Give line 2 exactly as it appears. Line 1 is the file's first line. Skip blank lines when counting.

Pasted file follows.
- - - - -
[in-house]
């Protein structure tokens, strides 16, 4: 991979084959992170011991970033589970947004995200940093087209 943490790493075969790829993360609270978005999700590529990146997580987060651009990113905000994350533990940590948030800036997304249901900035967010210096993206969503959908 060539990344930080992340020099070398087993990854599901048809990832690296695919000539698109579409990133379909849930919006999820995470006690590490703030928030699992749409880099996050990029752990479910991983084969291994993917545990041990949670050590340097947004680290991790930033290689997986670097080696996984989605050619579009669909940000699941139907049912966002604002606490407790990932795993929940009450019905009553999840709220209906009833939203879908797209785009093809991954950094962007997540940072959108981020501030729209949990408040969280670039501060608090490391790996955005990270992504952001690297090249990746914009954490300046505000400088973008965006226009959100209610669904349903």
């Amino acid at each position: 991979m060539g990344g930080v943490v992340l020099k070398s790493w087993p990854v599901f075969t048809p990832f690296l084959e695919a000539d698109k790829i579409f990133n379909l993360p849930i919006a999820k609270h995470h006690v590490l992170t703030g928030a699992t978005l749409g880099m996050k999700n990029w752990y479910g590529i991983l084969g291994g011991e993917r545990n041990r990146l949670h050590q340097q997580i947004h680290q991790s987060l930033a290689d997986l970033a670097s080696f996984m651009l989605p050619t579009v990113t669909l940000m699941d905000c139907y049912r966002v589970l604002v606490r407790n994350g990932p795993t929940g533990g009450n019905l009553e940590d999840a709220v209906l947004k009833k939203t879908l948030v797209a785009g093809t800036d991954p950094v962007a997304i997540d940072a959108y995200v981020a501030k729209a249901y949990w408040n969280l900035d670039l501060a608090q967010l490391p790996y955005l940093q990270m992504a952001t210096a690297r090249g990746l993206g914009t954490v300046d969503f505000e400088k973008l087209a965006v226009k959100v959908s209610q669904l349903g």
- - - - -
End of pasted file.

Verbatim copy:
């Protein structure tokens, strides 16, 4: 991979084959992170011991970033589970947004995200940093087209 943490790493075969790829993360609270978005999700590529990146997580987060651009990113905000994350533990940590948030800036997304249901900035967010210096993206969503959908 060539990344930080992340020099070398087993990854599901048809990832690296695919000539698109579409990133379909849930919006999820995470006690590490703030928030699992749409880099996050990029752990479910991983084969291994993917545990041990949670050590340097947004680290991790930033290689997986670097080696996984989605050619579009669909940000699941139907049912966002604002606490407790990932795993929940009450019905009553999840709220209906009833939203879908797209785009093809991954950094962007997540940072959108981020501030729209949990408040969280670039501060608090490391790996955005990270992504952001690297090249990746914009954490300046505000400088973008965006226009959100209610669904349903």